French-led forces Monday seized Mali's fabled desert city of Timbuktu in a lightning advance north as fleeing Islamists torched a building housing priceless ancient manuscripts.
Residents of the ancient city on the edge of the Sahara desert erupted in joy as the French-led troops entered the town, jubilantly waving French and Malian flags after months of suffering under the Islamists' brutal rule.
"The Malian army and the French army are in complete control of the town of Timbuktu. Everything is under control," a colonel in the Malian army said on condition of anonymity.
Timbuktu Mayor Halley Ousmane, who is in Bamako, confirmed the town had "fallen into the hands of the French and Malians".
As his soldiers received a rapturous welcome, French President Francois Hollande declared: "We are winning in Mali."
Residents said many occupiers had left several days ago, as French airstrikes rained down on their bases across the north. A French military source said there were fears they could have dotted the city with mines, adding they were in the process of "securing" it.
However fears soared for the city's cultural heritage when a building housing tens of thousands of manuscripts from the ancient Muslim world and Greece was set aflame.
Mayor Ousmane confirmed the fire at the Ahmed Baba Centre for Documentation and Research which housed between 60,000 and 100,000 manuscripts, according to Mali's culture ministry.
The Ahmed Baba institute was set up in 1973. In 2009, a new building was opened following a bilateral agreement with South Africa to promote the conservation, research and promotion of the manuscripts as African heritage.
Shamil Jeppie of the Timbuktu Manuscripts Project at South Africa's University of Cape Town said he had no news from the ground but believed some of the most important documents may have been smuggled out or hidden in recent months.
But jubilation was the order of the day Monday. "We are independent again! We were held hostage for 10 months but it seemed like 10 years," Hama Cisse, an excited Timbuktu resident, exclaimed.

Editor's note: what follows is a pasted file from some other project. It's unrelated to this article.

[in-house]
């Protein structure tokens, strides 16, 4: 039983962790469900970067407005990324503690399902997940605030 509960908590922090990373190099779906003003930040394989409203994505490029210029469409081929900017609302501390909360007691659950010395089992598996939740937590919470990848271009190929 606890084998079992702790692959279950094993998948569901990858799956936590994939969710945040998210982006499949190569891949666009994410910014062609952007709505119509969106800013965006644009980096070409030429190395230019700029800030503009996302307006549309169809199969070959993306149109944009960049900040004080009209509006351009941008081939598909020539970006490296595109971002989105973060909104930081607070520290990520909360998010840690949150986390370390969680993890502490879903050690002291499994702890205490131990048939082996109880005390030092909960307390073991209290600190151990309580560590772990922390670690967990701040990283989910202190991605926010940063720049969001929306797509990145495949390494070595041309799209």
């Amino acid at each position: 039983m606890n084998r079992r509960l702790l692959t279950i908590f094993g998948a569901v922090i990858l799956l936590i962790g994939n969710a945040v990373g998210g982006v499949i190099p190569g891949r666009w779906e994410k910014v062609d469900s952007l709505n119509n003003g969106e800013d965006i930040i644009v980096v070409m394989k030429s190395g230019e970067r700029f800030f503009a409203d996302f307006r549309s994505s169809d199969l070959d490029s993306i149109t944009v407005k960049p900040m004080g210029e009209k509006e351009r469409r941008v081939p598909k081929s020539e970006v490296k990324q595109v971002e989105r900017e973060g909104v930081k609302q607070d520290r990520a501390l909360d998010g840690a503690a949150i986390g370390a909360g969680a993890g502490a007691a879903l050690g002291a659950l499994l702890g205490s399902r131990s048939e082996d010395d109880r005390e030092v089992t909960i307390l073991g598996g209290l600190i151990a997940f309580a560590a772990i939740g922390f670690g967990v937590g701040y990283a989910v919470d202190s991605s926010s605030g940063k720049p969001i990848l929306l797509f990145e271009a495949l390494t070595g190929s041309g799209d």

Lahlia Garba, a woman in her fifties, expressed her relief in the city finally being liberated from the hard-line Islamists. "I had to wear a burqa, gloves and cover everything," she said, adding she had suffered from "anxiety and stomach pain" every time she was trapped in layers of cloth.
Similar scenes of euphoria have greeted the troops in other key cities they have recaptured in the 18-day offensive which has seen the Islamists flee their 10-month old bastions into the far northern desert hills.
But the highlight of the juggernaut has been the recapture of Timbuktu, a town so etched into Western imagination as a metaphor for exotic remoteness, that many never knew it really existed until its seizure by radical Islamists in April 2012 thrust it into the spotlight.
The once cosmopolitan town and a centre of Islamic learning for centuries, Timbuktu became a dusty outpost for the extremists, who forced women to wear veils, whipped and stoned those who violated their version of strict Islamic law, and destroyed ancient Muslim shrines they considered "idolatrous".
"Timbuktu was built on Islam and Islamic law will prevail here," read slogans written on city walls.
-- Stunning French advance into Mali's north --
The advance into Timbuktu, known as "the City of 333 Saints", which lies 1,000 kilometres (600 miles) north of Bamako, comes a day after French and Malian soldiers seized another Islamist bastion, the eastern town of Gao.
Gao is the biggest of six towns seized by French and Malian troops since they launched their offensive on January 11 to wrest the vast desert north from the Islamists.
Only one Islamist stronghold, the town of Kidal further north, remains to be retaken.
France now has 2,900 soldiers in Mali.
Nearly 8,000 African troops from Chad and the west African grouping ECOWAS are expected to take over the baton from the French troops, but their deployment has been sluggish with 2,700 split between Mali and Niger.
The African-led force will require a budget of $460 million (340 million euros), the African Union said on the final day of its summit in Addis Ababa on Monday, promising to contribute $50 million for the mission.
French Prime Minister Jean-Marc Ayrault has appealed for more aid for the Mali effort.
A spokesman for British Prime Minister David Cameron said London was "keen" to contribute more in addition to two transport planes and a surveillance aircraft it has already provided.
On Monday a French helicopter carrier, the Dixmude, arrived in the Senegalese capital Dakar carrying hundreds of troops as well as vehicles and materiel to be transported to neighbouring Mali.